U.S. Senator Chuck Grassley listens to a question about the reduction of government entitlements from Phoebe Soenksen during a Town Hall meeting in DeWitt Wednesday. More than 150 people from Iowa turned out for the meeting as a part of Grassley's annual 99 county meeting tour.

MUSCATINE — Sen. Charles Grassley stopped Wednesday in Muscatine to talk with county farmers as part of his annual 99-county tour. One thing he's taking back to Washington D.C., he said, is local concerns about African swine fever.

Not enough is being done behind the scenes to prevent the spread of the virus, Grassley said response to a question from a member of the Muscatine County Farm Bureau. The Republican senator frequently holds similar meetings with various Iowa groups.

The hemorrhagic disease is highly contagious and deadly, but not transferable to humans. ASF has not been found in the U.S., but has spread through sub-Saharan Africa, China, Vietnam and some parts of the European Union, according to the Animal and Plant Health Inspection Service of the U.S. Department of Agriculture.

The virus does not present a food safety issue, but if it were to enter the U.S., it could wipe out livestock. For Iowa's hog producers that market around 50 million animals per year, it's a real concern. A vaccine has not been developed, so prevention is the only method available to keep animals healthy.

Grassley said the state needs a "bank of vaccines" to be prepared, and money to develop them was included in the farm bill, but not nearly enough. Research has shown the development of a vaccine is still eight to 10 years away, but one member of the farm bureau said, "We've got to live in the here and now."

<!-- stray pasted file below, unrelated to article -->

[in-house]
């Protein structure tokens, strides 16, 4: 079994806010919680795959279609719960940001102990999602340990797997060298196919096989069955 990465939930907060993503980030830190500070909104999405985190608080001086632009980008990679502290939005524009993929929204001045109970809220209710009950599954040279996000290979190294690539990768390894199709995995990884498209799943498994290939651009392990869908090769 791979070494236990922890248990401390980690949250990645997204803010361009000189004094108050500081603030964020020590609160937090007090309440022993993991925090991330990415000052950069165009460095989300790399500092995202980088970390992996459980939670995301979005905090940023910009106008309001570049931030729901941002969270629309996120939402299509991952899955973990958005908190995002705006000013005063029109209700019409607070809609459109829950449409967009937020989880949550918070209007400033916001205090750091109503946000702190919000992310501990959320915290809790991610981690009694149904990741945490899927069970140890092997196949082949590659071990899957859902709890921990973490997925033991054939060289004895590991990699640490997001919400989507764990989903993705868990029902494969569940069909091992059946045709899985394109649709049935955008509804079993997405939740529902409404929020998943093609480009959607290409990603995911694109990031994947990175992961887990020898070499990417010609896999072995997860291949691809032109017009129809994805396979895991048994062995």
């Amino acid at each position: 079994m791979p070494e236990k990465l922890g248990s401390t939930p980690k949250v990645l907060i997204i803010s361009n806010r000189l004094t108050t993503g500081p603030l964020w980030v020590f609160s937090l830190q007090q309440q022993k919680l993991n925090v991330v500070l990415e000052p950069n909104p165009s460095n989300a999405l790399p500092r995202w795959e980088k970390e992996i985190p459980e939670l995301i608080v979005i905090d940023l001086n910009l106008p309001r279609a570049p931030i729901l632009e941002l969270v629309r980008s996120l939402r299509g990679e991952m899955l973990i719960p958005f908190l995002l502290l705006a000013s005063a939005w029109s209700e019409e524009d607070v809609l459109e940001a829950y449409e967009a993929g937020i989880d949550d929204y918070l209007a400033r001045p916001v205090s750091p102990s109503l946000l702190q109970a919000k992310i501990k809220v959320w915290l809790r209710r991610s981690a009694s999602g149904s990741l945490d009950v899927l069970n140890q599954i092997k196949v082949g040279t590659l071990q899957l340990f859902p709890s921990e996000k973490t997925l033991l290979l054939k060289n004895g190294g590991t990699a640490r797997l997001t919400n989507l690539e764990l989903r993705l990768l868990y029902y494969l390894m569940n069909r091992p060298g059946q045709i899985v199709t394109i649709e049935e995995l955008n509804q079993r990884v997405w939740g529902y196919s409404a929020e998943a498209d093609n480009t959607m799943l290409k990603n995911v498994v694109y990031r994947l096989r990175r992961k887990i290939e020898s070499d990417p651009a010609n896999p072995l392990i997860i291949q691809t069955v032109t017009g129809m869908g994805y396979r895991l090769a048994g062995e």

Grassley said he didn't know vaccine development would take that long, or that there were multiple variants of the disease.

"Then based upon what you're telling me, the only thing we can do is take steps to make sure it doesn't get into our country," he said. "That's all we can do."

"This ASF is a life changer," the man said. "It potentially is a life-changing event for agriculture."

Grassley also discussed trade on Wednesday. "Muscatine is a very international community," he said, "and they would appreciate agreements on trade."

He said China has returned to the soybean market, but some rehabilitation between U.S. soybean farmers and China will need to be done to restore trade to close to what it was before President Trump's tariffs. Grassley said an agreement is expected to be reached by the end of April.

Tariffs will also need to go to improve trade with Canada and Mexico. Grassley said not enough movement is being made on that front, and the uncertainty of trade is the biggest concern constituents have.

Another farm bureau member asked about progress on the border wall between the U.S. and Mexico.

"Not 2,200 miles," Grassley said, "...right now, 55 miles for sure."

He said President Donald Trump "muddied up" the initiative by declaring a national emergency to secure funding for the wall, and Americans have blamed the president when congress is actually responsible.

"Congress has been giving too much power to the president," Grassley said.

Revisions to the National Emergenices Act of 1976 and the Trade Expansion Act of 1962 need to be made, Grassley said, and he will help make those changes to restrict a future president's ability to to use those acts as "subterfuge" to progress an agenda.

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